When Lincoln revealed it was reviving its Continental nameplate, there were no guarantees the car that wore it would live up to the model’s storied reputation.
Continentals — once a brand of their own — were the choice of movie stars, presidents and kings, including one by the name of Elvis. They were lavish, world-class rides back then, but by the time the last one was sold as a leftover in 2003, the Continental had transformed into little more than a tarted-up Ford Taurus.
Now Lincoln is trying to right the ship with a modern take on the American land yacht, and it’s a glorious one … despite being another tarted-up Taurus.
OK, it’s much more than that this time. Ford’s is more creative at platform sharing these days. The one the Continental is built on also sees duty under the Lincoln MKZ and MKX, as well as a new Taurus that’s sold only in China, and their familial relationships are well hidden.
Lording over all of them, the Continental has the upscale look and feel it needs to compete in the full-size premium segment. It’s not a flashy or very original design — it’s like what might result if a Bentley Arnage and a Jaguar XJ left an office party together — and it doesn’t make any overt callbacks to classic Continentals, but the essence of its ancestors is there.
You can get in one for $45,645, which buys a front-wheel-drive Continental with a 305 hp V6. Turbocharged six-cylinders in 335 hp and 400 hp varieties, and all-wheel-drive are also available. Low-end models get all of the size and style the Continental offers, but the options sheet is long enough to jack the price up to the $78,670 sticker on the Continental Black Label I tested.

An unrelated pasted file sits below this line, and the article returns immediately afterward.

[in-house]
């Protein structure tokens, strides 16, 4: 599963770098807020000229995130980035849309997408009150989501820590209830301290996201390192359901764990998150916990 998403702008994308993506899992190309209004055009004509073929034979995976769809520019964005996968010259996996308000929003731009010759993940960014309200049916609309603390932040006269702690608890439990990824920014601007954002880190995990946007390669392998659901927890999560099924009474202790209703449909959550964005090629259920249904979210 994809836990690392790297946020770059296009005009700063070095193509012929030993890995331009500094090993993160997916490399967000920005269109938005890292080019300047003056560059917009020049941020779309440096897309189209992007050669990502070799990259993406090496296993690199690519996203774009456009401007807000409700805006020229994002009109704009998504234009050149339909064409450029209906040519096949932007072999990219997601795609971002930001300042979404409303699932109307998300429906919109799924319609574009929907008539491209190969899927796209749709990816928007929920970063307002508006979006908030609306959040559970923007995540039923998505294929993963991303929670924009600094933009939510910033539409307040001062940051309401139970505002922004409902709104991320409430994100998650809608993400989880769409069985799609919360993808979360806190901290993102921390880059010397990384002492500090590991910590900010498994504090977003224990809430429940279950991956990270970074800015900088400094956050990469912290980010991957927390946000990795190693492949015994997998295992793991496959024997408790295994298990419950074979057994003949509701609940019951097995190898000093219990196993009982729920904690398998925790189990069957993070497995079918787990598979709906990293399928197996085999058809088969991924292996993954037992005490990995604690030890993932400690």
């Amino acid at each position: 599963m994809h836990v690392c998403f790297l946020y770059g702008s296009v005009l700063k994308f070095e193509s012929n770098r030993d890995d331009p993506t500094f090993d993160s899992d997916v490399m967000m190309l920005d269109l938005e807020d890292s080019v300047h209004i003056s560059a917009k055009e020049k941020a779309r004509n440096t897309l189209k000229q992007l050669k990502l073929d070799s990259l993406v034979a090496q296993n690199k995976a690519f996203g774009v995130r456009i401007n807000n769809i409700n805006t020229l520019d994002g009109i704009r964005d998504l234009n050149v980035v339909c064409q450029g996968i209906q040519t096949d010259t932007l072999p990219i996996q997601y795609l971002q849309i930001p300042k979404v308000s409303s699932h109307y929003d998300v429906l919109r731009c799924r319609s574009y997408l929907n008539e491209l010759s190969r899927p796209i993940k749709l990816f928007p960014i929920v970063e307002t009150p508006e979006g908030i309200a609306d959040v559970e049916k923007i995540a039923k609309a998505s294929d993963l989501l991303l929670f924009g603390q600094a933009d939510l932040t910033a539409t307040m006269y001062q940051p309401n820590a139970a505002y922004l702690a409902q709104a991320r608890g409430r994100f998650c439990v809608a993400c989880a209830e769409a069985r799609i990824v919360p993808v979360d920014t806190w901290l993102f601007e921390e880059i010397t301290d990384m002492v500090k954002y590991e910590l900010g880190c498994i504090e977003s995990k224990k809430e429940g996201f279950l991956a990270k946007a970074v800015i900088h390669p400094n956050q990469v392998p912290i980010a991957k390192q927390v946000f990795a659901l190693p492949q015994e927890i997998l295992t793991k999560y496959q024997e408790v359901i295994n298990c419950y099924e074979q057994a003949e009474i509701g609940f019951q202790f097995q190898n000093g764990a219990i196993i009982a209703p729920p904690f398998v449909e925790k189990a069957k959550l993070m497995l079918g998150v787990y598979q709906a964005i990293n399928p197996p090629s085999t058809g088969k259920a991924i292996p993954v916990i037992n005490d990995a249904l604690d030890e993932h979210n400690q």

I agree, that’s a spit-take-worthy number, but Lincoln throws in free car washes and pickup for service visits among other Black Label perks, and it’s still tens of thousands less than most of the large sedans the Continental aims to match up with. Based on the view from its 30-way front seats — with individually adjustable cushions for each leg and a built-in masseuse — it matches up well.
Every surface is beautifully designed and covered with top-flight materials. The amount of metallic jewelry is dazzling, and the champagne-colored graphics bring an old-school elegance to its digital instrument cluster. Rear-seat passengers are pampered with first-class legroom and available reclining massage seats. Mad Men acolytes may miss the suicide doors of the 1960s Continentals, but they’ll appreciate the ashtrays built into the rear armrests — a nod, no doubt, to the Chinese market where Lincoln has been exporting as many of these as it sells in the U.S., where it’s made. They also make fine candy dishes for the kids.
The new 400 hp 3.0-liter twin-turbocharged V6 delivers smooth, tremendous thrust, but is best used for powering past other cars on the highway, not attempting power slides. The Continental is an American-luxury-first kind of car. With its adjustable suspension set in Comfort mode, it floats down the road like the last Continental you were in, and Sport mode is of the sport coat variety, at best.
Fuel economy is an unremarkable 24 mpg highway, likely because it has a six-speed automatic transmission in a world where F-150s have 10 gears. But the extra ratios aren’t otherwise missed, and the car is so quiet on the interstate that gazing out the windows is like watching TV on mute.
The Continental would make for a great driverless car, and no doubt many of them will be driven by chauffeurs, not their owners. It does come with basic semi-autonomous tech — emergency braking, lane-keeping assist, parking assist, radar cruise control — but it doesn’t push the needle in any direction.
What it does have is a spirit that’s been lost in recent years. The Continental fills a plush gap in the market that’s opened up as everyone tries to build European-style cars, while Lincoln has provided a 21st century sedan chair, and demand for it has been strong out of the gate.